Partnership brings roustabout to North Slope
Thanks to a partnership between Iḷisaġvik College, Arctic Slope Regional Corporation (ASRC), Ukpeaġvik Iñupiat Corporation (UIC), and Northern Industrial Training (NIT) of Palmer, Alaska, twelve students spent the last three weeks gaining the skills and credentials that may lead to job opportunities in the oil and gas industry. Roustabout is an entry-level position for subsidiaries of both ASRC and UIC. The three-week Roustabout training covers rigging/load securement, welding safety, forklift, CPR/First Aid, Thinking Driver, Shop Safety, 40 Hour HAZWOPER, Fall Protection, North Slope Training Cooperative (including the Energy Isolation and Confined Space modules), and PEC Core Compliance.
One student reported on their evaluation, "It was awesome learning so many skills." The goal is for every graduate of the class to become directly employed. Between ASRC, UIC, and their subsidiaries, there will be at least 25 Roustabouts hired this spring.
Chris Dunbar of the North Slope Borough played a significant role in moving this training forward. He worked with Patrick Rose of NIT to develop a plan for the class. Chris thought that bringing important training like this to the North Slope would be "a real gift to the community." He was right. Not only would one normally have to travel all the way to Anchorage or Palmer for training like this, but it would cost in excess of $5,000 per student.
Thanks to grants provided through NIT and ASRC, the class was offered at no cost to the students. Student travel and room and board expenses were paid for by Iḷisaġvik College through their State of Alaska Workforce Development grant and with other funds. Additionally, ConocoPhillips scholarships assisted some participants with tuition.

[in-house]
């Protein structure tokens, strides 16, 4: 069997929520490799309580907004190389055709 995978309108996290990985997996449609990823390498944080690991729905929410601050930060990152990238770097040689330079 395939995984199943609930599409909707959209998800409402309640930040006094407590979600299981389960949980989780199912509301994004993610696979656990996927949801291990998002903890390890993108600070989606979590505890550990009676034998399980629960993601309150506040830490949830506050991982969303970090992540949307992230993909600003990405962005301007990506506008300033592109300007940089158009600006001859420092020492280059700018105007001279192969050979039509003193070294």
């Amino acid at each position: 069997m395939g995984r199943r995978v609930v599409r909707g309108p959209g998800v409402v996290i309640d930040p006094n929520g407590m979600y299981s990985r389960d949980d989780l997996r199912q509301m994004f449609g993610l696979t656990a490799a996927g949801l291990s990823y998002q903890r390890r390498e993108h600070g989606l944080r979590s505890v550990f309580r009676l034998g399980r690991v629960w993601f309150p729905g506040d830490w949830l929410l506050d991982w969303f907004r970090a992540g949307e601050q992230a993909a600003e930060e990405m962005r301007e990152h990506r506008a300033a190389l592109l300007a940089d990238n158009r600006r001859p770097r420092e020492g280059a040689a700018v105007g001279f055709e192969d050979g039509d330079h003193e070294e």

Finding students who qualified for the class presented an interesting challenge. To meet the criteria, students had to complete a DOT physical, pass a drug test, produce their high school diploma or GED, obtain a letter of recommendation, write a short essay on why they wanted to participate in the training, and commit to attend Iḷisaġvik for the full three weeks. Staff from Iḷisaġvik College, ASRC, UIC, the NSB, and NIT worked for weeks to help students meet the requirements and then pick the 12 students who both qualified and would benefit the most from the class. Over 20 students applied, but in the end one Doyon, one Bering Strait, and 10 ASRC shareholders, from places as far away as Kivalina and Anchorage as well as students from Barrow were able to participate in the class. Many of the students showed genuine appreciation in being able to earn their Roustabout credentials in Barrow rather than having to travel far from their families and communities. Former Barrow resident, Elmer Thompson Sr., who now lives in Fairbanks stated, "It's been great to see so many familiar faces while I'm here."
The students provided a variety of positive feedback in response to the three-week course. Kathleen Rock, a resident of Point Hope who was in Barrow attending Cold Water Safety and PSO classes previous to the Roustabout, told the WFD Training Manager, "I'm so glad I decided to stay on for this class." Another student wrote "This class will help me get a job (in Prudhoe) right away."
Iḷisaġvik College is thankful to all of those involved in the coordination of this event. Ben Glover, Dean of Community and Workforce Development, stated "the students would have never received this important training had it not been for Robert Kaleak and Ray Esparza of ASRC, Jason Christensen and Monica Edwardsen of UIC, Patrick Rose and the instructors of NIT, and Kathy Leary, Mike Mason and all the other support staff here at Iḷisaġvik College. I want to say thank you to all involved in making this a success and creating opportunities for our residents!" For more information on Iḷisaġvik College's Community and Workforce Development Programs, please call 1-800-478-7337 ext. 1868 or email email@example.com.